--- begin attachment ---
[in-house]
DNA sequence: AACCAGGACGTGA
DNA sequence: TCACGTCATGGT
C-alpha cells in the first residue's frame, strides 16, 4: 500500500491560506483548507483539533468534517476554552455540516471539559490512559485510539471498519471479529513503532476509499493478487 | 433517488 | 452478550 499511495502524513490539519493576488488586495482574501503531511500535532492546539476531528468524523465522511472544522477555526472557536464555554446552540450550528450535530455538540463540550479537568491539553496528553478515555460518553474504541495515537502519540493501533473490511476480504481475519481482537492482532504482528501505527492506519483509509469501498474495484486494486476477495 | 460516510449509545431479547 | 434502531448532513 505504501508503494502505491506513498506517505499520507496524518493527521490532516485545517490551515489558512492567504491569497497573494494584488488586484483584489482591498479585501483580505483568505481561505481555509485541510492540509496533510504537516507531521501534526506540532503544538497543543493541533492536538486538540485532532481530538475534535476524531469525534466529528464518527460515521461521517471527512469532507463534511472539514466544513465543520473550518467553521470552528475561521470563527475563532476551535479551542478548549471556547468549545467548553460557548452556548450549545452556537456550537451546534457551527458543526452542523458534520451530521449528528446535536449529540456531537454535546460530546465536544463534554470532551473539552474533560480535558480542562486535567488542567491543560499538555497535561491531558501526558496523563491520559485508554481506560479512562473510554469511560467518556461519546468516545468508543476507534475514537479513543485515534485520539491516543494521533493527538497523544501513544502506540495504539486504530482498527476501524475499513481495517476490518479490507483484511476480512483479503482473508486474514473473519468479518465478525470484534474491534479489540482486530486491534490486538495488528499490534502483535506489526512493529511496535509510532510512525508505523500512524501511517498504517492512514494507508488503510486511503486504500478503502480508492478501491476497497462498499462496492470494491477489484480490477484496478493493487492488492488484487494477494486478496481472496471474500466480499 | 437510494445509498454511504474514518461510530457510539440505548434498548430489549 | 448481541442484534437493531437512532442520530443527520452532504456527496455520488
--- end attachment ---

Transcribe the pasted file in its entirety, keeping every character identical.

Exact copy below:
[in-house]
DNA sequence: AACCAGGACGTGA
DNA sequence: TCACGTCATGGT
C-alpha cells in the first residue's frame, strides 16, 4: 500500500491560506483548507483539533468534517476554552455540516471539559490512559485510539471498519471479529513503532476509499493478487 | 433517488 | 452478550 499511495502524513490539519493576488488586495482574501503531511500535532492546539476531528468524523465522511472544522477555526472557536464555554446552540450550528450535530455538540463540550479537568491539553496528553478515555460518553474504541495515537502519540493501533473490511476480504481475519481482537492482532504482528501505527492506519483509509469501498474495484486494486476477495 | 460516510449509545431479547 | 434502531448532513 505504501508503494502505491506513498506517505499520507496524518493527521490532516485545517490551515489558512492567504491569497497573494494584488488586484483584489482591498479585501483580505483568505481561505481555509485541510492540509496533510504537516507531521501534526506540532503544538497543543493541533492536538486538540485532532481530538475534535476524531469525534466529528464518527460515521461521517471527512469532507463534511472539514466544513465543520473550518467553521470552528475561521470563527475563532476551535479551542478548549471556547468549545467548553460557548452556548450549545452556537456550537451546534457551527458543526452542523458534520451530521449528528446535536449529540456531537454535546460530546465536544463534554470532551473539552474533560480535558480542562486535567488542567491543560499538555497535561491531558501526558496523563491520559485508554481506560479512562473510554469511560467518556461519546468516545468508543476507534475514537479513543485515534485520539491516543494521533493527538497523544501513544502506540495504539486504530482498527476501524475499513481495517476490518479490507483484511476480512483479503482473508486474514473473519468479518465478525470484534474491534479489540482486530486491534490486538495488528499490534502483535506489526512493529511496535509510532510512525508505523500512524501511517498504517492512514494507508488503510486511503486504500478503502480508492478501491476497497462498499462496492470494491477489484480490477484496478493493487492488492488484487494477494486478496481472496471474500466480499 | 437510494445509498454511504474514518461510530457510539440505548434498548430489549 | 448481541442484534437493531437512532442520530443527520452532504456527496455520488